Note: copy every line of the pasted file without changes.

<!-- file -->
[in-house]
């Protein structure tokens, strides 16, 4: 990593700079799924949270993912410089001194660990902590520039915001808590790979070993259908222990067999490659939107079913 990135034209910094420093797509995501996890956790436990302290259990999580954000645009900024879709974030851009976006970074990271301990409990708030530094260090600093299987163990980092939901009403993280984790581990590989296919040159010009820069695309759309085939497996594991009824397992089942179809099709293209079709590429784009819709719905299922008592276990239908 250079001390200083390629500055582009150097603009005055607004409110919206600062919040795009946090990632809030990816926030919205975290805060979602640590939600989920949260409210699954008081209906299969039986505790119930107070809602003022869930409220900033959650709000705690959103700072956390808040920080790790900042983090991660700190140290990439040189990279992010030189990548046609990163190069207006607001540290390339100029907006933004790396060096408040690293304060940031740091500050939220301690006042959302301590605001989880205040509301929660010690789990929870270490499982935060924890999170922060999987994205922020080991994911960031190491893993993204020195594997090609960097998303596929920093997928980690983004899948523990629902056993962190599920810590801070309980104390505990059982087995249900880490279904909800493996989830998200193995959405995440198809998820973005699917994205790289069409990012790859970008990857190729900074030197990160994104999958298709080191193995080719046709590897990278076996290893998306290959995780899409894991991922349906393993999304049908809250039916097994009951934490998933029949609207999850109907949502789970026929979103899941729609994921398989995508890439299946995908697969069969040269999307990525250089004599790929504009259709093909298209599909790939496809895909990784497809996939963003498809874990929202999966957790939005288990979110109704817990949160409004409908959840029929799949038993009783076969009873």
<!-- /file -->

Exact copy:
[in-house]
């Protein structure tokens, strides 16, 4: 990593700079799924949270993912410089001194660990902590520039915001808590790979070993259908222990067999490659939107079913 990135034209910094420093797509995501996890956790436990302290259990999580954000645009900024879709974030851009976006970074990271301990409990708030530094260090600093299987163990980092939901009403993280984790581990590989296919040159010009820069695309759309085939497996594991009824397992089942179809099709293209079709590429784009819709719905299922008592276990239908 250079001390200083390629500055582009150097603009005055607004409110919206600062919040795009946090990632809030990816926030919205975290805060979602640590939600989920949260409210699954008081209906299969039986505790119930107070809602003022869930409220900033959650709000705690959103700072956390808040920080790790900042983090991660700190140290990439040189990279992010030189990548046609990163190069207006607001540290390339100029907006933004790396060096408040690293304060940031740091500050939220301690006042959302301590605001989880205040509301929660010690789990929870270490499982935060924890999170922060999987994205922020080991994911960031190491893993993204020195594997090609960097998303596929920093997928980690983004899948523990629902056993962190599920810590801070309980104390505990059982087995249900880490279904909800493996989830998200193995959405995440198809998820973005699917994205790289069409990012790859970008990857190729900074030197990160994104999958298709080191193995080719046709590897990278076996290893998306290959995780899409894991991922349906393993999304049908809250039916097994009951934490998933029949609207999850109907949502789970026929979103899941729609994921398989995508890439299946995908697969069969040269999307990525250089004599790929504009259709093909298209599909790939496809895909990784497809996939963003498809874990929202999966957790939005288990979110109704817990949160409004409908959840029929799949038993009783076969009873």